Great posts!

  2. Jan September 3, 2014

    I have a question… we have had several people over the last decade ask us to be their mentors. I’m afraid that we have failed them because although we try, we are unsure what that really means. Our generation (40 somethings) weren’t mentored, so it’s difficult to know what to do. Any suggestions? What does a mentor relationship look like?

    1. Amy Young September 3, 2014

      Jan, great question! I’ll be the first one to answer it, but others, PLEASE chime in too :). I think you hit on a key part of mentoring in your observation — the very word “mentoring” can have a range of meanings. If someone asks you or you approach someone, spend some time teasing out terms. I think mentoring can look like a lot of different things! I find most people who use the word mentoring are really saying, “Are you willing to walk with me for this leg of the journey. I see something in you and I’m drawn to you and I think there could be something we have to offer each other.” (Someone who will listen to me, IS offering something to me too :))

      I think this article (http://shelovesmagazine.com/2014/secret-mentoring-give/) has some helpful tips on being mentored and being a mentor.

      Others?

    2. Heather September 4, 2014

      I agree with Amy that mentoring looks like a lot of different things!  Speaking from the side of one who is mentored, I think that some of the greatest things that mentors can do are show interest in their mentee, live a genuine life (openly humble about their own shortcomings!), and direct the mentee back to Jesus over and over again.  I appreciate that my mentors over the past 8 years have valued me as a person and affirmed who I am in Christ, while reminding me that they are not meant to be put on a pedestal.  I have had to remind myself that they are not magical and that being able to say “I have a mentor” does not solve all my problems or take away any of my insecurities.  It does, however, provide a support, a foundation, and a “home base,” especially as a single woman.  It is an enormous blessing to be welcomed in my mentor’s family, to share deep conversations with another woman who loves Jesus, and to feel like I am actually known in this home-away-from-home.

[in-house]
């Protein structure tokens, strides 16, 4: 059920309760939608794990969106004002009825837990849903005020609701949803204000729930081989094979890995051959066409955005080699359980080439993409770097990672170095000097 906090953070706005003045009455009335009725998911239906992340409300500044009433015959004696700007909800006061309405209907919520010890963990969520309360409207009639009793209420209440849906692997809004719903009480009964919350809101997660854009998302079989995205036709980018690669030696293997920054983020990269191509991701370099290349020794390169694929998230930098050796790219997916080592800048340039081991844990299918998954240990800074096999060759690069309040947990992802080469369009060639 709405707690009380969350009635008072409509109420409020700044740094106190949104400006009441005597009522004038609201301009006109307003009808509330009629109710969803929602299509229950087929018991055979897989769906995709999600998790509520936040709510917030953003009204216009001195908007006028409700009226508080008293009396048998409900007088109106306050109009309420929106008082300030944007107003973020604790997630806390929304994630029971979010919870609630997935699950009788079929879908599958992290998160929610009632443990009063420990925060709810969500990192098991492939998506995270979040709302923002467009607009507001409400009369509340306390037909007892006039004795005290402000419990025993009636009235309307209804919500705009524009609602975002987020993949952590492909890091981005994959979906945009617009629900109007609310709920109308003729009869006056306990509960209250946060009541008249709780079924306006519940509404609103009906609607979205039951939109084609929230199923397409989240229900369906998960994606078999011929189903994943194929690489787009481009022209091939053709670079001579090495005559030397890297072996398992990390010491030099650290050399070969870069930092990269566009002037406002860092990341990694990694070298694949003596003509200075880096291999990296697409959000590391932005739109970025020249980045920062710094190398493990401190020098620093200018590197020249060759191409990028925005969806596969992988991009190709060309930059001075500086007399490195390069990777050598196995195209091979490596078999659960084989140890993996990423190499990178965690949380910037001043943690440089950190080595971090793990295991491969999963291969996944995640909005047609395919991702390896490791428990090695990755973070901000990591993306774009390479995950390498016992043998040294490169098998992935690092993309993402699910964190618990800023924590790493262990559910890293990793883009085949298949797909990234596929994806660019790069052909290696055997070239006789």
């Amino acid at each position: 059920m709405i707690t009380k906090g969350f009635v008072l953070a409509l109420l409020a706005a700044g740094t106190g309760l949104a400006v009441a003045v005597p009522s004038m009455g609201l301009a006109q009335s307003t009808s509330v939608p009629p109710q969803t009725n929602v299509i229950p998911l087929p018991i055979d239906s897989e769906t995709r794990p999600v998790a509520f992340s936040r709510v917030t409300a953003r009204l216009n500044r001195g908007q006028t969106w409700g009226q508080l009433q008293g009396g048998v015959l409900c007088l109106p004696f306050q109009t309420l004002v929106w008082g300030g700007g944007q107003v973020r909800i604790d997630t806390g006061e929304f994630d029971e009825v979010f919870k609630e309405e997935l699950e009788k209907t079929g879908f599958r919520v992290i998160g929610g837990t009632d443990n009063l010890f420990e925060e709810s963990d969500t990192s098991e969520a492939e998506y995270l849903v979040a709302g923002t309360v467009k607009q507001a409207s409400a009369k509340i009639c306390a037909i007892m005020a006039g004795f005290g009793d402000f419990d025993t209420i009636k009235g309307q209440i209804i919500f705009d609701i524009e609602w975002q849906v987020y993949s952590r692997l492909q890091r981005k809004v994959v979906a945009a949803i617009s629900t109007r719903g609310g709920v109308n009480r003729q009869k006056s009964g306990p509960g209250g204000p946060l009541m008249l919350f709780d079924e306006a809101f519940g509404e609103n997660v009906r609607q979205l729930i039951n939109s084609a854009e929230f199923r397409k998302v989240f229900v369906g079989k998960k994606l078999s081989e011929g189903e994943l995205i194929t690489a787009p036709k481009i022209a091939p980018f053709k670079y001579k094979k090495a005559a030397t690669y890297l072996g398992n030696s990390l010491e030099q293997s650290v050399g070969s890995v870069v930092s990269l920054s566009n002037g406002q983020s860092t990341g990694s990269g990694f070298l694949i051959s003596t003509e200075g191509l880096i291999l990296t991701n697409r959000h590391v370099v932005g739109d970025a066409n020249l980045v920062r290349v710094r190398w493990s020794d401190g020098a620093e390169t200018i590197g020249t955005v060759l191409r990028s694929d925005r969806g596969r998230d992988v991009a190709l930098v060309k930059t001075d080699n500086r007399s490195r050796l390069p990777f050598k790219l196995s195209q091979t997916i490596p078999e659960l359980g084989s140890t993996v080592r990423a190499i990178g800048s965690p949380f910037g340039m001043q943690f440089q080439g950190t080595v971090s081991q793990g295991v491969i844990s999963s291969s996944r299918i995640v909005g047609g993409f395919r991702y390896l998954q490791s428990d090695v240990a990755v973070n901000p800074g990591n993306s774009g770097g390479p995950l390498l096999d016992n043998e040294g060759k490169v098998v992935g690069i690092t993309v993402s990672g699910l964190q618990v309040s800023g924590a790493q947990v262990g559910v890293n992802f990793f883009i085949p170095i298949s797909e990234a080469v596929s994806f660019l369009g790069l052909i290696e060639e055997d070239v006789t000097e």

I live in southwestern Germany, where there is a large expat community because of the international Christian school here.  I am working with a group of ladies to brainstorm ways to facilitate connection among women, specifically organic mentoring relationships.  I love the wording that Amy used in her reply: “Are you willing to walk with me for this leg of the journey?  I’ve seen something in you…”  This comes from the the woman who desires to be mentored, intentionally inviting another woman to speak into her life.  It is powerful when, for a season, that woman responds with a “yes,” allowing God to transform them both as they walk together in pursuit of a deeper intimacy with Christ.